Pairing Food with Wine

Matching Wine & Food

Matching Wine & Food

Pairing food with wine. Is it a science, or is it something more esoteric? In antiquity (just two decades ago…) marrying food with wine was often dogmatic, precise, and rigid. Since then the contemporary conventional wisdom – designed to appeal to our desire to have our heads patted and self-esteem vociferously augmented – has replaced the old rules with a laissez faire attitude ideally-suited to satiate our hunger for drive-thru absolution. “Why yes sir, a fantastic choice…,” as if gastronomic despotism is unsatisfying and deficient, gastronomic anarchy is nearly as bad.

Many believe that there must be a magic decoder ring that can provide the answer to food and wine pairings without fail. When the curious seek answers they are confronted with an endless stream of charts and wheels that promise to deliver the perfect marriage of wine and food. Sadly they are often left with more questions than answers.

Considering the mixed and complicated messages on the subject it is no wonder why so many wine lovers have adopted the new, feel-good, rules of drink what you want. While this adage is very easy to remember it doesn’t really work.  Anyone who eats and drinks can acknowledge that some combinations are superior to others and some are just awful! Peanut butter and jelly = Great! Peanut butter and tuna = No thanks.

Pairing wine with food is not as complex as some would have you believe. It does require a basic understanding of the flavors, texture, and balance of both the food and the wine. In some sense the task is staggering when you consider that to be an expert at pairing food with wine you would need to know the characteristics of every single food and every single wine. In plain speak: there are no wine and food pairing experts. Don’t despair, you can learn some basic skills that will greatly increase your chance of making good choices.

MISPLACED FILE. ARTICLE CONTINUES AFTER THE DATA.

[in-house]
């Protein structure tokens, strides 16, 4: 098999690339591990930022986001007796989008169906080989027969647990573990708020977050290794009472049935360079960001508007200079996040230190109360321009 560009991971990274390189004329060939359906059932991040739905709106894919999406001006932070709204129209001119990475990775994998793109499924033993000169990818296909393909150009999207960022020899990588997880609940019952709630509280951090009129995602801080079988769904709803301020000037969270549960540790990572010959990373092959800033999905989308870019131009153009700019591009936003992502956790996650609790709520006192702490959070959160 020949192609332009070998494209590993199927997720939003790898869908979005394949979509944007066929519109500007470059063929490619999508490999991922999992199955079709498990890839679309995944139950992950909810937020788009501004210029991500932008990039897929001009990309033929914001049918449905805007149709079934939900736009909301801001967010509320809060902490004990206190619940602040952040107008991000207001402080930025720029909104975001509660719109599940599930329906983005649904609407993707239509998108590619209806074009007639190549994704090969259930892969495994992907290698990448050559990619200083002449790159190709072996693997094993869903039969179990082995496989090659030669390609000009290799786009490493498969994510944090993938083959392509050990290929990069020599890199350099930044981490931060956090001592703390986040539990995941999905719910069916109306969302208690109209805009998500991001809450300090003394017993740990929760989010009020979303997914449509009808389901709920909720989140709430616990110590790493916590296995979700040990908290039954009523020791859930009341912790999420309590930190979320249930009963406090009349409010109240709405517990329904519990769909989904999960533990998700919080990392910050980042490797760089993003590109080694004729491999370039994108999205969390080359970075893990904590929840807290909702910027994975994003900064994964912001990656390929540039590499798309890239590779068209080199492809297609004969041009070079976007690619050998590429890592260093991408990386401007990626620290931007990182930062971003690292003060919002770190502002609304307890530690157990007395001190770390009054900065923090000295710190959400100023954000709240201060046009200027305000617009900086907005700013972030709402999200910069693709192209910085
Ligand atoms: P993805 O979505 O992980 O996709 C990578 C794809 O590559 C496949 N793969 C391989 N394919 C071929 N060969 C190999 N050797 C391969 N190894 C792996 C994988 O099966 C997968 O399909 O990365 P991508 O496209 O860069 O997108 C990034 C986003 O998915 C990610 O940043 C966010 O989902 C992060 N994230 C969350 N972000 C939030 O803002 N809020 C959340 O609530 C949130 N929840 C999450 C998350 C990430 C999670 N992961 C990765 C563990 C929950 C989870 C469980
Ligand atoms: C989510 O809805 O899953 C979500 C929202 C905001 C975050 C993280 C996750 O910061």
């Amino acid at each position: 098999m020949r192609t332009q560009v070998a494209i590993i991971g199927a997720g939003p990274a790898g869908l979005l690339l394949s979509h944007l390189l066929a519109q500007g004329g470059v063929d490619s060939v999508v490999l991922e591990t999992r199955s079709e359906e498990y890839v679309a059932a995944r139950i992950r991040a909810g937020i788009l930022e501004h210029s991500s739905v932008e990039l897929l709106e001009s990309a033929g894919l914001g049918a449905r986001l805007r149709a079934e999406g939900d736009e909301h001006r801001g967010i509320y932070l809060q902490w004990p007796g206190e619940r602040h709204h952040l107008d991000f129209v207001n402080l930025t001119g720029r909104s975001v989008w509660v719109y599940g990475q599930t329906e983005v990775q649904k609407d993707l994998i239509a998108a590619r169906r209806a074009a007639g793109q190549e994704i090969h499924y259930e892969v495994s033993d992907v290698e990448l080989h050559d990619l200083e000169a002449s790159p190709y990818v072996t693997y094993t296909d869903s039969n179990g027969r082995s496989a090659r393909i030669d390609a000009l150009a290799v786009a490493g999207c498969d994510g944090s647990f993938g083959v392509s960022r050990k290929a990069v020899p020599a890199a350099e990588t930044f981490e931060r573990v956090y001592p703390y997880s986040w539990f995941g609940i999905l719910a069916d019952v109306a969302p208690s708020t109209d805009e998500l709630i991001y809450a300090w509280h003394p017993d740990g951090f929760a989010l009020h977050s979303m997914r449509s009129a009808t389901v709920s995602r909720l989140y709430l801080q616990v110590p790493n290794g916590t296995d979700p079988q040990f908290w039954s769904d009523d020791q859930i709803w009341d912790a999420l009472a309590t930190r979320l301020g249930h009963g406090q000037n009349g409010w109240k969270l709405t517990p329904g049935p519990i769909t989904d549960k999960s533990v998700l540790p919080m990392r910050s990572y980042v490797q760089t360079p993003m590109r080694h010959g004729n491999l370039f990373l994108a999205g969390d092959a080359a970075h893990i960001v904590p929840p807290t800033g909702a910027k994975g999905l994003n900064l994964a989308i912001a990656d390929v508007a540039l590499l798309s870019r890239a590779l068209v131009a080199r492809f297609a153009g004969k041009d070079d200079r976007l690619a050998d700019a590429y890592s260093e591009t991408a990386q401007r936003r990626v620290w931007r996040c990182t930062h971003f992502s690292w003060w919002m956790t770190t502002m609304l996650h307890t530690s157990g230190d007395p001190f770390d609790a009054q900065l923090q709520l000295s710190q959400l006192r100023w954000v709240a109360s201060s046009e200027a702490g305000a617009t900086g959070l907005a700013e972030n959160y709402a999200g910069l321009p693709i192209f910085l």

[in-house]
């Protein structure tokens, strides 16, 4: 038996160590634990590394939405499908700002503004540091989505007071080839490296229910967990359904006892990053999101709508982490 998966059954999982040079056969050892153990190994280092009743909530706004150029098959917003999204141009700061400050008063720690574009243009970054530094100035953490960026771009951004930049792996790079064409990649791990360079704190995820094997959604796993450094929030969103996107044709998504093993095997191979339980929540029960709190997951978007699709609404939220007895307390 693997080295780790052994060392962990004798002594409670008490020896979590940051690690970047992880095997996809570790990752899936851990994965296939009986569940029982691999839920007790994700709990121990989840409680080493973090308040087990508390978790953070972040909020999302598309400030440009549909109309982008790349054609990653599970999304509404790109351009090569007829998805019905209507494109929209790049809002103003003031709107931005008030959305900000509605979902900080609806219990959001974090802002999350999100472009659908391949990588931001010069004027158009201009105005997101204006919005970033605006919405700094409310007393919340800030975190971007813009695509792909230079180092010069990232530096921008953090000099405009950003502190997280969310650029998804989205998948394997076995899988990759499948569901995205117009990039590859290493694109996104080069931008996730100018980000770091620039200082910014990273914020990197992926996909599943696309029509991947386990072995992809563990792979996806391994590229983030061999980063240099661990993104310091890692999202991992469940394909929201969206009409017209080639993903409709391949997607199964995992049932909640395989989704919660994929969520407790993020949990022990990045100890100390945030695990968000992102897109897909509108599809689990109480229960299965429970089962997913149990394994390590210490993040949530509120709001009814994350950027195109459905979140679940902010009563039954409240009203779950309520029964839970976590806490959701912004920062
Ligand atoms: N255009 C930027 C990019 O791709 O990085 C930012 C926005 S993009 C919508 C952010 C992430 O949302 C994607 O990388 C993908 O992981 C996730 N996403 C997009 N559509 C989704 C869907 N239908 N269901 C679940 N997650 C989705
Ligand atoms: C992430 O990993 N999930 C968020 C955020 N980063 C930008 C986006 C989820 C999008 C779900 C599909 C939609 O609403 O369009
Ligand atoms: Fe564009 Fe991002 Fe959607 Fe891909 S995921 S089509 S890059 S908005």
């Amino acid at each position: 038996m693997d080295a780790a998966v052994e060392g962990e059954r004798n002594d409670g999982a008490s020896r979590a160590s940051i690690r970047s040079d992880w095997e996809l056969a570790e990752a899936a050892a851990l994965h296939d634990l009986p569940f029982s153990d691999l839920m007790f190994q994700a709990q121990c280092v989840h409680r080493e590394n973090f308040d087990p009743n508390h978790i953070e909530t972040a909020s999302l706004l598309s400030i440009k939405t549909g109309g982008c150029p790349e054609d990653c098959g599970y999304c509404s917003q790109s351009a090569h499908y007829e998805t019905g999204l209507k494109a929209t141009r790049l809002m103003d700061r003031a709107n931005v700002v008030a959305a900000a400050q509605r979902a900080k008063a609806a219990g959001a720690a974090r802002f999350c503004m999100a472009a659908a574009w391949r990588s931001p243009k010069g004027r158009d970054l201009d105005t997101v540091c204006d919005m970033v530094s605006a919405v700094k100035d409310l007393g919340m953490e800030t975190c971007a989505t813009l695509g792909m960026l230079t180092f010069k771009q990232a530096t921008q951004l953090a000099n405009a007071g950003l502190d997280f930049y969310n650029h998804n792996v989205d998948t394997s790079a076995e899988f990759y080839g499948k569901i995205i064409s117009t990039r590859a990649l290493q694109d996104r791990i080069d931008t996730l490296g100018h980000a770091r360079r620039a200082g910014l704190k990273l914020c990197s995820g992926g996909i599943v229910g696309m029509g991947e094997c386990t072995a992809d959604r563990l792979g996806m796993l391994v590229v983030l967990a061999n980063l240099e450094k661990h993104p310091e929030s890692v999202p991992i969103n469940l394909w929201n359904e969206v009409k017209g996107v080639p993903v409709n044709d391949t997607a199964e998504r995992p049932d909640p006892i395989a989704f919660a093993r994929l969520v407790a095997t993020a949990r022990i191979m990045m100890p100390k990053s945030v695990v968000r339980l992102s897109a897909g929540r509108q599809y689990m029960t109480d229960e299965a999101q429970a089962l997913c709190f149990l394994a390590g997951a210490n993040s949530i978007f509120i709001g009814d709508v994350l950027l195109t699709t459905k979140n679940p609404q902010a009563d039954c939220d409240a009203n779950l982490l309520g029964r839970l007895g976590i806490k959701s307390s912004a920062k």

The BevX Wine & Food Pairing Guidelines:

Marrying wine and food comes down to either matching the characteristics of flavor, components such as intensity, acidity, and texture, or to contrast those same characteristics. Intensity of flavor is the most vital consideration when pairing food and beverage. It’s that simple. Well, nearly that simple. A little common sense is needed as well. Just keep in mind that the dominant flavor is not always the primary ingredient (lamb vindaloo is more about the spicy curry and less about the lamb). Also, one rich and fatty item is enough. You don’t wash down a chocolate mousse with a chocolate milkshake.

* Profile your wines. I know that they will say that profiling is bad but trust me, it’s the smart play. The first thing to remember when profiling your wine is that acidity is a good thing. Acidity creates tart and tart goes with tart and tart goes with rich, creamy, and fatty.